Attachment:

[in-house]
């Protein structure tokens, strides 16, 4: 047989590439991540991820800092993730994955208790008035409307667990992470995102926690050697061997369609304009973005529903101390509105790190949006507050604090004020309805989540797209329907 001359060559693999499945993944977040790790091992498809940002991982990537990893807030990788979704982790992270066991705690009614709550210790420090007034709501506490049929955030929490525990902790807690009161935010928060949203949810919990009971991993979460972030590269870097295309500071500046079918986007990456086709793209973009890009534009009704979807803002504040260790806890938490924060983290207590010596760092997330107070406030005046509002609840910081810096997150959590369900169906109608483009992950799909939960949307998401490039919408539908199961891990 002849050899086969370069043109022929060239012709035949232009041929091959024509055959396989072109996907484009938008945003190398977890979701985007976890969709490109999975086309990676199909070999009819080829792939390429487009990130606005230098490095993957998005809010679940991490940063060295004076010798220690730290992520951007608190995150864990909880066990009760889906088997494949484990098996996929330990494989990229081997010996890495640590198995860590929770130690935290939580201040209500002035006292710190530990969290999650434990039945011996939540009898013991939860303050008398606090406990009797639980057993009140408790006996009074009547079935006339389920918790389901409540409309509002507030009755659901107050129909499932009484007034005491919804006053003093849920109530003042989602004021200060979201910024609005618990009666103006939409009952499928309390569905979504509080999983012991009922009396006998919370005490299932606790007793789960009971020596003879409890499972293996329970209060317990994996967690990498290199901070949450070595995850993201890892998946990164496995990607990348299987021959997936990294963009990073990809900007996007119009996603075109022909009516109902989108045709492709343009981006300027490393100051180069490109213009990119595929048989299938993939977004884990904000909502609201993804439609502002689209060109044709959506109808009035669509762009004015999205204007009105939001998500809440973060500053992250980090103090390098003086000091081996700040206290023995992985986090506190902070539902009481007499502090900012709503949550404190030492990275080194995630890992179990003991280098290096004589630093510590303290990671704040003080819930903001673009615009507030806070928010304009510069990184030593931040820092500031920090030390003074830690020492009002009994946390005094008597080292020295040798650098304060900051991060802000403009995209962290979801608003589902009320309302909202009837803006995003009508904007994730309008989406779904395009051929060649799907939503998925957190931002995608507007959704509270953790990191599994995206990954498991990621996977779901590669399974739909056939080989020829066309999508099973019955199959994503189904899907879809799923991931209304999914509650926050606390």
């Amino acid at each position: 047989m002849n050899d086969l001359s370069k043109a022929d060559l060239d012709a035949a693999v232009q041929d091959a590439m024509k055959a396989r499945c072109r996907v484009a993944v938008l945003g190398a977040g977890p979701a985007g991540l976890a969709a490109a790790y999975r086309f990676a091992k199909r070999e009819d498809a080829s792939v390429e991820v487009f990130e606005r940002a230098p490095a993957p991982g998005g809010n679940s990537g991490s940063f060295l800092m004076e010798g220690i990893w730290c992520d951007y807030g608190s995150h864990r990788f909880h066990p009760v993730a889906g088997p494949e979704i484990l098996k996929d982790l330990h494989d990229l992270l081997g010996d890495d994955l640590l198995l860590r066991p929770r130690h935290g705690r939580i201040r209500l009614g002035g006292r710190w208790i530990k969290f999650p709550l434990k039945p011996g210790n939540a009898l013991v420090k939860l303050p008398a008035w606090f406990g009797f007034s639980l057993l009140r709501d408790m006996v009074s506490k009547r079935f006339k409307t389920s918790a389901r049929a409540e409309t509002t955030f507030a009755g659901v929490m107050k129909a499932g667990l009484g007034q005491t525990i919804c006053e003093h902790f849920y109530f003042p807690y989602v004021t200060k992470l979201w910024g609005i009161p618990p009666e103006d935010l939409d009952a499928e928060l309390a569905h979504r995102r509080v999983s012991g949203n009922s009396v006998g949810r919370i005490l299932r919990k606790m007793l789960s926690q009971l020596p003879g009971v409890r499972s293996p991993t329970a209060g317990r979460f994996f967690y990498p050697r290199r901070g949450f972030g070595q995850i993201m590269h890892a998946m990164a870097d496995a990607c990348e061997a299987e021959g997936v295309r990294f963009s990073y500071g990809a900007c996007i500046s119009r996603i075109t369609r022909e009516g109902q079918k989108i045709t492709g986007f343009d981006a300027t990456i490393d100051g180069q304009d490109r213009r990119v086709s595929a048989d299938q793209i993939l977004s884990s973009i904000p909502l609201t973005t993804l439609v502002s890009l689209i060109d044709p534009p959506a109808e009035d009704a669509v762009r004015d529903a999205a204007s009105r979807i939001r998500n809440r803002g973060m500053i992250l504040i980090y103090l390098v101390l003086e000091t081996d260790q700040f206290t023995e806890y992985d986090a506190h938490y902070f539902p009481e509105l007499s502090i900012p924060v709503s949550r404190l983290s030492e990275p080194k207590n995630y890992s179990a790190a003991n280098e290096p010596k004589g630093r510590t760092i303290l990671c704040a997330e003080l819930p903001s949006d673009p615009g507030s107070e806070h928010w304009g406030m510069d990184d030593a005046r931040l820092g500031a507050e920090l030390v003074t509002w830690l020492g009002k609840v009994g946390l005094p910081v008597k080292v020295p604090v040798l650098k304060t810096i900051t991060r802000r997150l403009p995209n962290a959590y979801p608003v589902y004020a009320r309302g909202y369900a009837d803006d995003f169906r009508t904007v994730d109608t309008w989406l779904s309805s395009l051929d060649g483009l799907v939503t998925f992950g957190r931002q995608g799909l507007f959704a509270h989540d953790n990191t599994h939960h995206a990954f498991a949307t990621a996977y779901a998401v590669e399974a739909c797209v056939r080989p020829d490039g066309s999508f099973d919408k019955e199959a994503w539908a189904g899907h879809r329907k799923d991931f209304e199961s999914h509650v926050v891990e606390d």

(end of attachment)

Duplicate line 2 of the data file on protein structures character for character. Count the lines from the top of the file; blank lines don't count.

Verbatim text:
């Protein structure tokens, strides 16, 4: 047989590439991540991820800092993730994955208790008035409307667990992470995102926690050697061997369609304009973005529903101390509105790190949006507050604090004020309805989540797209329907 001359060559693999499945993944977040790790091992498809940002991982990537990893807030990788979704982790992270066991705690009614709550210790420090007034709501506490049929955030929490525990902790807690009161935010928060949203949810919990009971991993979460972030590269870097295309500071500046079918986007990456086709793209973009890009534009009704979807803002504040260790806890938490924060983290207590010596760092997330107070406030005046509002609840910081810096997150959590369900169906109608483009992950799909939960949307998401490039919408539908199961891990 002849050899086969370069043109022929060239012709035949232009041929091959024509055959396989072109996907484009938008945003190398977890979701985007976890969709490109999975086309990676199909070999009819080829792939390429487009990130606005230098490095993957998005809010679940991490940063060295004076010798220690730290992520951007608190995150864990909880066990009760889906088997494949484990098996996929330990494989990229081997010996890495640590198995860590929770130690935290939580201040209500002035006292710190530990969290999650434990039945011996939540009898013991939860303050008398606090406990009797639980057993009140408790006996009074009547079935006339389920918790389901409540409309509002507030009755659901107050129909499932009484007034005491919804006053003093849920109530003042989602004021200060979201910024609005618990009666103006939409009952499928309390569905979504509080999983012991009922009396006998919370005490299932606790007793789960009971020596003879409890499972293996329970209060317990994996967690990498290199901070949450070595995850993201890892998946990164496995990607990348299987021959997936990294963009990073990809900007996007119009996603075109022909009516109902989108045709492709343009981006300027490393100051180069490109213009990119595929048989299938993939977004884990904000909502609201993804439609502002689209060109044709959506109808009035669509762009004015999205204007009105939001998500809440973060500053992250980090103090390098003086000091081996700040206290023995992985986090506190902070539902009481007499502090900012709503949550404190030492990275080194995630890992179990003991280098290096004589630093510590303290990671704040003080819930903001673009615009507030806070928010304009510069990184030593931040820092500031920090030390003074830690020492009002009994946390005094008597080292020295040798650098304060900051991060802000403009995209962290979801608003589902009320309302909202009837803006995003009508904007994730309008989406779904395009051929060649799907939503998925957190931002995608507007959704509270953790990191599994995206990954498991990621996977779901590669399974739909056939080989020829066309999508099973019955199959994503189904899907879809799923991931209304999914509650926050606390």